The White House's antagonistic relationship with the media is not only problematic but potentially harmful to America's national security, Washington Post Associate Editor Bob Woodward said.
Speaking on Fox News Sunday's "Panel Plus" online segment,
Woodward said the administration's hostility to journalists could result in newspapers abandoning the practice of alerting the White House to sensitive stories before publishing.
"I think it's a really bad policy and they are hurting themselves," Woodward said. "Since the Pentagon Papers, there's been the rule that if you have some sensitive national-security story, you can go to the government because they can't stop you from publishing."
"If you develop a new, hostile relationship between press and the government, the government is not going to get a say on these things and reporters are going to say 'OK, let's just publish,' and it will wind up harming the national security."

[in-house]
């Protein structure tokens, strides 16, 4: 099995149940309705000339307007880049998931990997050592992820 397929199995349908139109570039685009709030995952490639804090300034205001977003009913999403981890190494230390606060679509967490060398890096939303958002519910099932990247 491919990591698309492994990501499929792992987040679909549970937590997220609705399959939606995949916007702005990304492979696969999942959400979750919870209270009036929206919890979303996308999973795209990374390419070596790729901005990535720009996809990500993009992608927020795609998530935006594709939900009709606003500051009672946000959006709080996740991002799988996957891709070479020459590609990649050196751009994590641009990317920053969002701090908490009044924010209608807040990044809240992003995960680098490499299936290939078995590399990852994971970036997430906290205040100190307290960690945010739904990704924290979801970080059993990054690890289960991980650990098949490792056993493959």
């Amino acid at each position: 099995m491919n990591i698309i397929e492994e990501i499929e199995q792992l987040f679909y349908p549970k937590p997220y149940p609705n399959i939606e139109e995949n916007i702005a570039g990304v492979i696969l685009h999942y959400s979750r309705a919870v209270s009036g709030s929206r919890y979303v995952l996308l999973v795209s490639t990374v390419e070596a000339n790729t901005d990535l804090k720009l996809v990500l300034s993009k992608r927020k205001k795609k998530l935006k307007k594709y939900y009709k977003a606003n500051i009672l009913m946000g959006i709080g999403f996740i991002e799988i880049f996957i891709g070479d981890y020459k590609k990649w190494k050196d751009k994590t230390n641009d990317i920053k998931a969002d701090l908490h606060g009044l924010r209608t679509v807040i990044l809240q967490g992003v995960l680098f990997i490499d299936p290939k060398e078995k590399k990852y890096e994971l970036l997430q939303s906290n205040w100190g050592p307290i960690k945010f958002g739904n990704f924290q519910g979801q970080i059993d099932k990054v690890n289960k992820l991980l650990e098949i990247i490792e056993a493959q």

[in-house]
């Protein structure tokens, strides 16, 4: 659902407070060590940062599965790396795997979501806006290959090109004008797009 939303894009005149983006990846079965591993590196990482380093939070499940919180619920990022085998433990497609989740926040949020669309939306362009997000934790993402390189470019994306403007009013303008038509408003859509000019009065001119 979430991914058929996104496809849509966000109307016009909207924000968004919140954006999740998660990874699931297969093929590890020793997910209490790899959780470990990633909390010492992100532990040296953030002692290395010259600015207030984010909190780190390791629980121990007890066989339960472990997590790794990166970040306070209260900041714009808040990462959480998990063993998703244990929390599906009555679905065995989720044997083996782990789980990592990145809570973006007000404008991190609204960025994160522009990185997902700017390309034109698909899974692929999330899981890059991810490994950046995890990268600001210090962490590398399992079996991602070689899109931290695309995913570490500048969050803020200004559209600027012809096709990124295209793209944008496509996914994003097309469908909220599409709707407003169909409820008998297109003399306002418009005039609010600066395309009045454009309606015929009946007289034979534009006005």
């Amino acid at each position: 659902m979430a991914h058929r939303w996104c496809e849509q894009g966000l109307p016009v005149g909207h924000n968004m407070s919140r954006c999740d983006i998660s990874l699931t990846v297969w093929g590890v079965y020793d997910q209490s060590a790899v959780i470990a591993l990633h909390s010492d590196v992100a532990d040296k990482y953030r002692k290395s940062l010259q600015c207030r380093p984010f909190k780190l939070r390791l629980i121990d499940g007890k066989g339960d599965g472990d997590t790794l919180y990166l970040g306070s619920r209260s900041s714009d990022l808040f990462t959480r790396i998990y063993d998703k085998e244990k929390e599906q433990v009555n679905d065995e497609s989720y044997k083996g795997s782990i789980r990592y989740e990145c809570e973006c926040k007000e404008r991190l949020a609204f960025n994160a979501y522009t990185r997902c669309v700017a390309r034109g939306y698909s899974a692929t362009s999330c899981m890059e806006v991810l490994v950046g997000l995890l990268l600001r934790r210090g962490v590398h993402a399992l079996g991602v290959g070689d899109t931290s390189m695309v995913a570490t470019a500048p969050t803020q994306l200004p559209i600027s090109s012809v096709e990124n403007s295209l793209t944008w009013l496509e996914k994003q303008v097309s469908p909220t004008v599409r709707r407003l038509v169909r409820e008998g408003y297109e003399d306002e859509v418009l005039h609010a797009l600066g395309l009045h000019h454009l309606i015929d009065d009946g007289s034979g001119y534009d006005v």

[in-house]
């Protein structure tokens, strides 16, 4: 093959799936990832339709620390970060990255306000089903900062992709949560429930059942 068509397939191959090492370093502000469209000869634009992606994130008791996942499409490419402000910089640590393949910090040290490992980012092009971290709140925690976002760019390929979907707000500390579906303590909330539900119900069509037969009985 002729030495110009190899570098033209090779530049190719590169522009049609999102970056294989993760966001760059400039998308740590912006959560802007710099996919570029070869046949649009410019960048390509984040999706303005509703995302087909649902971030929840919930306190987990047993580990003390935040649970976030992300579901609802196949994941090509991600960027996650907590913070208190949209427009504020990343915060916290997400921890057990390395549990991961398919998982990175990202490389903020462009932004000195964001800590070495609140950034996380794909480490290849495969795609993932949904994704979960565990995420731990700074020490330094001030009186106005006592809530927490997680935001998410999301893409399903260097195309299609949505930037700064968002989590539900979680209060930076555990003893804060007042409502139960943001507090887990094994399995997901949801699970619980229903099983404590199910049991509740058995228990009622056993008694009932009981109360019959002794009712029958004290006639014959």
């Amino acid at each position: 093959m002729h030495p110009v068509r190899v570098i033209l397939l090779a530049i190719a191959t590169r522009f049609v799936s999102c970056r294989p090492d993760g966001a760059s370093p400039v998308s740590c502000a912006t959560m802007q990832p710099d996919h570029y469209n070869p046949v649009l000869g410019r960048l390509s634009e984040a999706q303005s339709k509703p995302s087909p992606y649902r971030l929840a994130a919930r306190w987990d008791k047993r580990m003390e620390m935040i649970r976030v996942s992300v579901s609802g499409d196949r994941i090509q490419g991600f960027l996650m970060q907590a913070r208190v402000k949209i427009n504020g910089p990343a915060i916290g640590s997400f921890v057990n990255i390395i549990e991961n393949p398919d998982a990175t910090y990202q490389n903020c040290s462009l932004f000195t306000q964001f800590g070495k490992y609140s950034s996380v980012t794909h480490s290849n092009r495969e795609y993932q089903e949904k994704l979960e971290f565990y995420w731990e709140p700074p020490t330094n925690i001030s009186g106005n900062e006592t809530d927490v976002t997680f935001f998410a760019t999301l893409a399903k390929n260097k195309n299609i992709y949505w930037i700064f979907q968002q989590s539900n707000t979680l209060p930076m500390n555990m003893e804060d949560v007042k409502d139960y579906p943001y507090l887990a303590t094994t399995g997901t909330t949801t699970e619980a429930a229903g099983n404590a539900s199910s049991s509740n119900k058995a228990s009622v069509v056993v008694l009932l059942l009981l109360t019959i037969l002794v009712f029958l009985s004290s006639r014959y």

Woodward — who, along with Washington Post reporter Carl Bernstein broke the Watergate scandal beginning in 1972 that led to President Richard Nixon's 1974 resignation — added that the Snowden leaks have demonstrated just how many people have access to sensitive government information, a situation that needs to be better managed.
"There are thousands, if not tens of thousands, of people in the intelligence community and the White House, in the Pentagon, who have truly sensitive information. You've got to have some sort of policy that will try to control it in a rational way. And they [the administration] are taking the road which will ensure more leaks," Woodward said.
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